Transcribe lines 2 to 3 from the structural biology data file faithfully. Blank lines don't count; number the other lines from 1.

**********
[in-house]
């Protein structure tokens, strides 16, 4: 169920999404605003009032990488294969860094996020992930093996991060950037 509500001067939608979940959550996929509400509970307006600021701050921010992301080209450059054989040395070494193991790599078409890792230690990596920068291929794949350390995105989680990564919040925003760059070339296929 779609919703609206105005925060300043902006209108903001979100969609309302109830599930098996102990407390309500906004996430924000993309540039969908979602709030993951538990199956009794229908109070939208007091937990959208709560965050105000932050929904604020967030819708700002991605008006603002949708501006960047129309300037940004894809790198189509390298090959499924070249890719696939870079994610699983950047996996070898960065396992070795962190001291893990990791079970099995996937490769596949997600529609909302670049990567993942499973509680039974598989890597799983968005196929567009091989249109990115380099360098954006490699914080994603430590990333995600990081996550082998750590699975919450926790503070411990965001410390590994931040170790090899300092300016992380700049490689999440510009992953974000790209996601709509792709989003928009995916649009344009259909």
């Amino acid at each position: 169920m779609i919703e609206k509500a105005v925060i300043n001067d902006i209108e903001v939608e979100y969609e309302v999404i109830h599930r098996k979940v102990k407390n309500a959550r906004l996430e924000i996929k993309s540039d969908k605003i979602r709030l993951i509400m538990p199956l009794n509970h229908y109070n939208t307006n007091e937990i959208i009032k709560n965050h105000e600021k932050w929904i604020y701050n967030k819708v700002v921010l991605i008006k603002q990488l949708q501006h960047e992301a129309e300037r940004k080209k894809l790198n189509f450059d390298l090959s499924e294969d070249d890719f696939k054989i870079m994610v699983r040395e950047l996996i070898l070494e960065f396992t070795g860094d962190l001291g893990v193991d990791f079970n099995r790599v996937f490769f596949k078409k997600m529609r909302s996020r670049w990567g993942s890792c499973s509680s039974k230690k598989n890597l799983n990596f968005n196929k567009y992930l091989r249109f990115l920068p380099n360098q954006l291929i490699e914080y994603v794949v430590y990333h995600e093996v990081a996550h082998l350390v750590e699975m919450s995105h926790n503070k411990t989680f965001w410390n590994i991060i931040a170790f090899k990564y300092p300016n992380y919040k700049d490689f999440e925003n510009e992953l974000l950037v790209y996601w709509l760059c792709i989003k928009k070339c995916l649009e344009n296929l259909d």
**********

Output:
């Protein structure tokens, strides 16, 4: 169920999404605003009032990488294969860094996020992930093996991060950037 509500001067939608979940959550996929509400509970307006600021701050921010992301080209450059054989040395070494193991790599078409890792230690990596920068291929794949350390995105989680990564919040925003760059070339296929 779609919703609206105005925060300043902006209108903001979100969609309302109830599930098996102990407390309500906004996430924000993309540039969908979602709030993951538990199956009794229908109070939208007091937990959208709560965050105000932050929904604020967030819708700002991605008006603002949708501006960047129309300037940004894809790198189509390298090959499924070249890719696939870079994610699983950047996996070898960065396992070795962190001291893990990791079970099995996937490769596949997600529609909302670049990567993942499973509680039974598989890597799983968005196929567009091989249109990115380099360098954006490699914080994603430590990333995600990081996550082998750590699975919450926790503070411990965001410390590994931040170790090899300092300016992380700049490689999440510009992953974000790209996601709509792709989003928009995916649009344009259909």
């Amino acid at each position: 169920m779609i919703e609206k509500a105005v925060i300043n001067d902006i209108e903001v939608e979100y969609e309302v999404i109830h599930r098996k979940v102990k407390n309500a959550r906004l996430e924000i996929k993309s540039d969908k605003i979602r709030l993951i509400m538990p199956l009794n509970h229908y109070n939208t307006n007091e937990i959208i009032k709560n965050h105000e600021k932050w929904i604020y701050n967030k819708v700002v921010l991605i008006k603002q990488l949708q501006h960047e992301a129309e300037r940004k080209k894809l790198n189509f450059d390298l090959s499924e294969d070249d890719f696939k054989i870079m994610v699983r040395e950047l996996i070898l070494e960065f396992t070795g860094d962190l001291g893990v193991d990791f079970n099995r790599v996937f490769f596949k078409k997600m529609r909302s996020r670049w990567g993942s890792c499973s509680s039974k230690k598989n890597l799983n990596f968005n196929k567009y992930l091989r249109f990115l920068p380099n360098q954006l291929i490699e914080y994603v794949v430590y990333h995600e093996v990081a996550h082998l350390v750590e699975m919450s995105h926790n503070k411990t989680f965001w410390n590994i991060i931040a170790f090899k990564y300092p300016n992380y919040k700049d490689f999440e925003n510009e992953l974000l950037v790209y996601w709509l760059c792709i989003k928009k070339c995916l649009e344009n296929l259909d």